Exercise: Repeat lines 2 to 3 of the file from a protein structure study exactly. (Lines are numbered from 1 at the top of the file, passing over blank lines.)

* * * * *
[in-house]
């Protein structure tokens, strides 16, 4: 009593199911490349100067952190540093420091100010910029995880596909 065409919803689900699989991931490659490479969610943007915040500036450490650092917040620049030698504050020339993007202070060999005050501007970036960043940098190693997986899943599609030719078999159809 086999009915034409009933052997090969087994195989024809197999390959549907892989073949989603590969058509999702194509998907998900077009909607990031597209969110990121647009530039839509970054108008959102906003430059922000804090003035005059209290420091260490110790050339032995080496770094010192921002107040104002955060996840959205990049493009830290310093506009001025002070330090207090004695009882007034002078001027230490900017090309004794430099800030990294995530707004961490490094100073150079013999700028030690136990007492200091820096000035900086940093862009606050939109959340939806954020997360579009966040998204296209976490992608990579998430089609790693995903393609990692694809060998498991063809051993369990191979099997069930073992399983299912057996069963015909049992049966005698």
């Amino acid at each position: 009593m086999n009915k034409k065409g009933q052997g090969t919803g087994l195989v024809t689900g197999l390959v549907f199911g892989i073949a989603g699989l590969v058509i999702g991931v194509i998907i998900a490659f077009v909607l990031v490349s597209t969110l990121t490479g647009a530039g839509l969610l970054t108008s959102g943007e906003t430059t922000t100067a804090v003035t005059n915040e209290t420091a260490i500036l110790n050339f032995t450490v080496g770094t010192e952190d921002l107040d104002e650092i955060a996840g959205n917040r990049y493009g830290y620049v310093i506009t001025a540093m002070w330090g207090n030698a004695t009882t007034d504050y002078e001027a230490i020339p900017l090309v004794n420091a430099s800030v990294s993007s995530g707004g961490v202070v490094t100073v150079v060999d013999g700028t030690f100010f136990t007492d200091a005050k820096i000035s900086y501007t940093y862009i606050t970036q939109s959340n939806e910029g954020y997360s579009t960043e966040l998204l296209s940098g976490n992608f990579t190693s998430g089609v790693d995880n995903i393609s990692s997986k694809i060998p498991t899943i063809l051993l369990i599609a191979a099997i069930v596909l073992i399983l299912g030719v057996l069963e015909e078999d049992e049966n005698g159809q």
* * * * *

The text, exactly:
């Protein structure tokens, strides 16, 4: 009593199911490349100067952190540093420091100010910029995880596909 065409919803689900699989991931490659490479969610943007915040500036450490650092917040620049030698504050020339993007202070060999005050501007970036960043940098190693997986899943599609030719078999159809 086999009915034409009933052997090969087994195989024809197999390959549907892989073949989603590969058509999702194509998907998900077009909607990031597209969110990121647009530039839509970054108008959102906003430059922000804090003035005059209290420091260490110790050339032995080496770094010192921002107040104002955060996840959205990049493009830290310093506009001025002070330090207090004695009882007034002078001027230490900017090309004794430099800030990294995530707004961490490094100073150079013999700028030690136990007492200091820096000035900086940093862009606050939109959340939806954020997360579009966040998204296209976490992608990579998430089609790693995903393609990692694809060998498991063809051993369990191979099997069930073992399983299912057996069963015909049992049966005698």
């Amino acid at each position: 009593m086999n009915k034409k065409g009933q052997g090969t919803g087994l195989v024809t689900g197999l390959v549907f199911g892989i073949a989603g699989l590969v058509i999702g991931v194509i998907i998900a490659f077009v909607l990031v490349s597209t969110l990121t490479g647009a530039g839509l969610l970054t108008s959102g943007e906003t430059t922000t100067a804090v003035t005059n915040e209290t420091a260490i500036l110790n050339f032995t450490v080496g770094t010192e952190d921002l107040d104002e650092i955060a996840g959205n917040r990049y493009g830290y620049v310093i506009t001025a540093m002070w330090g207090n030698a004695t009882t007034d504050y002078e001027a230490i020339p900017l090309v004794n420091a430099s800030v990294s993007s995530g707004g961490v202070v490094t100073v150079v060999d013999g700028t030690f100010f136990t007492d200091a005050k820096i000035s900086y501007t940093y862009i606050t970036q939109s959340n939806e910029g954020y997360s579009t960043e966040l998204l296209s940098g976490n992608f990579t190693s998430g089609v790693d995880n995903i393609s990692s997986k694809i060998p498991t899943i063809l051993l369990i599609a191979a099997i069930v596909l073992i399983l299912g030719v057996l069963e015909e078999d049992e049966n005698g159809q």